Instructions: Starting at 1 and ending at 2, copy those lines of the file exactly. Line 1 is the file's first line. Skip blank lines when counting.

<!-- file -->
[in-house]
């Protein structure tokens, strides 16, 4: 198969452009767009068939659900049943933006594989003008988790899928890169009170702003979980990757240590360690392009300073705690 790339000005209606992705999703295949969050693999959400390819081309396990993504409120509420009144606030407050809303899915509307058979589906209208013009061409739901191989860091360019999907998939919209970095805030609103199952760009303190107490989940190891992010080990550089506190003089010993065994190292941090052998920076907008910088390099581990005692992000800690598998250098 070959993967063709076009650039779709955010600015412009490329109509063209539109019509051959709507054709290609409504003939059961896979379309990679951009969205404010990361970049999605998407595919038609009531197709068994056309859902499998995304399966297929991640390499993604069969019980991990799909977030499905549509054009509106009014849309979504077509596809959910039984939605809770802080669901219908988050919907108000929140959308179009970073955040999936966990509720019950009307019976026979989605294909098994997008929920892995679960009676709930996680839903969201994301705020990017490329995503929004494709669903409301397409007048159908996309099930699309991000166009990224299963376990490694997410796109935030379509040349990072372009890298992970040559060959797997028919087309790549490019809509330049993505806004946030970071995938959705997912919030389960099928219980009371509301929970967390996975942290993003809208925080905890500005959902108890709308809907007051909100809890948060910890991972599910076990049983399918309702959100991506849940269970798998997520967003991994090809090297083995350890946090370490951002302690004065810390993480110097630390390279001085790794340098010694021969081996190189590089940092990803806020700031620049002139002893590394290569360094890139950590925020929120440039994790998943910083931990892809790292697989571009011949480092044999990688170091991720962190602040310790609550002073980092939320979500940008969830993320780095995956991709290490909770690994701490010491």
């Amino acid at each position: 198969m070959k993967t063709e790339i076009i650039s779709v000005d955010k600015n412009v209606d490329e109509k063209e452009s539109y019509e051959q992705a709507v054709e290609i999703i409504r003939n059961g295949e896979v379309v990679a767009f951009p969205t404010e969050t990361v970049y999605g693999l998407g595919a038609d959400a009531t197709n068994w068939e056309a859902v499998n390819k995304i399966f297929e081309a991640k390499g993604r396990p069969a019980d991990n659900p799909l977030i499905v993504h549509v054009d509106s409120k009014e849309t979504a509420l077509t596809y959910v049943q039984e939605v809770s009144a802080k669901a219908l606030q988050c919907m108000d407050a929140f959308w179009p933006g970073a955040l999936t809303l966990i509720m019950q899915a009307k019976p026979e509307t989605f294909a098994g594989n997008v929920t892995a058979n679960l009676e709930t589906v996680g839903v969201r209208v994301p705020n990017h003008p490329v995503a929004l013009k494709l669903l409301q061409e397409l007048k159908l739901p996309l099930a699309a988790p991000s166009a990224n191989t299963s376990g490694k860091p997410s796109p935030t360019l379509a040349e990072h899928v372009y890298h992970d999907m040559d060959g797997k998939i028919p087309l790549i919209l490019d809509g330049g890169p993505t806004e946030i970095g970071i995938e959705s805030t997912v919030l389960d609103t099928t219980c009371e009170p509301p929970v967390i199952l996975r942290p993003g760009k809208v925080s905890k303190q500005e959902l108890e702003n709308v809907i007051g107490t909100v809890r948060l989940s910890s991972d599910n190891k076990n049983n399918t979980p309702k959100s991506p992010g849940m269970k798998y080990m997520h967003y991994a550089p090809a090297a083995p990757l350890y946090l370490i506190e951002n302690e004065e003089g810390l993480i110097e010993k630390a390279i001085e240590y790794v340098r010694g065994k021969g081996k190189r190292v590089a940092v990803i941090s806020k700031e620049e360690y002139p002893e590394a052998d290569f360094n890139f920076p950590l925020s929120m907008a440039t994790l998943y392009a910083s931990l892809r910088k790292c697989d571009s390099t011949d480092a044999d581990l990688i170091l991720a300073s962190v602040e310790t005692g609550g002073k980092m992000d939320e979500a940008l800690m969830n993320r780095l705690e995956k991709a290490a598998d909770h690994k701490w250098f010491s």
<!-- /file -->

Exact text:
[in-house]
């Protein structure tokens, strides 16, 4: 198969452009767009068939659900049943933006594989003008988790899928890169009170702003979980990757240590360690392009300073705690 790339000005209606992705999703295949969050693999959400390819081309396990993504409120509420009144606030407050809303899915509307058979589906209208013009061409739901191989860091360019999907998939919209970095805030609103199952760009303190107490989940190891992010080990550089506190003089010993065994190292941090052998920076907008910088390099581990005692992000800690598998250098 070959993967063709076009650039779709955010600015412009490329109509063209539109019509051959709507054709290609409504003939059961896979379309990679951009969205404010990361970049999605998407595919038609009531197709068994056309859902499998995304399966297929991640390499993604069969019980991990799909977030499905549509054009509106009014849309979504077509596809959910039984939605809770802080669901219908988050919907108000929140959308179009970073955040999936966990509720019950009307019976026979989605294909098994997008929920892995679960009676709930996680839903969201994301705020990017490329995503929004494709669903409301397409007048159908996309099930699309991000166009990224299963376990490694997410796109935030379509040349990072372009890298992970040559060959797997028919087309790549490019809509330049993505806004946030970071995938959705997912919030389960099928219980009371509301929970967390996975942290993003809208925080905890500005959902108890709308809907007051909100809890948060910890991972599910076990049983399918309702959100991506849940269970798998997520967003991994090809090297083995350890946090370490951002302690004065810390993480110097630390390279001085790794340098010694021969081996190189590089940092990803806020700031620049002139002893590394290569360094890139950590925020929120440039994790998943910083931990892809790292697989571009011949480092044999990688170091991720962190602040310790609550002073980092939320979500940008969830993320780095995956991709290490909770690994701490010491």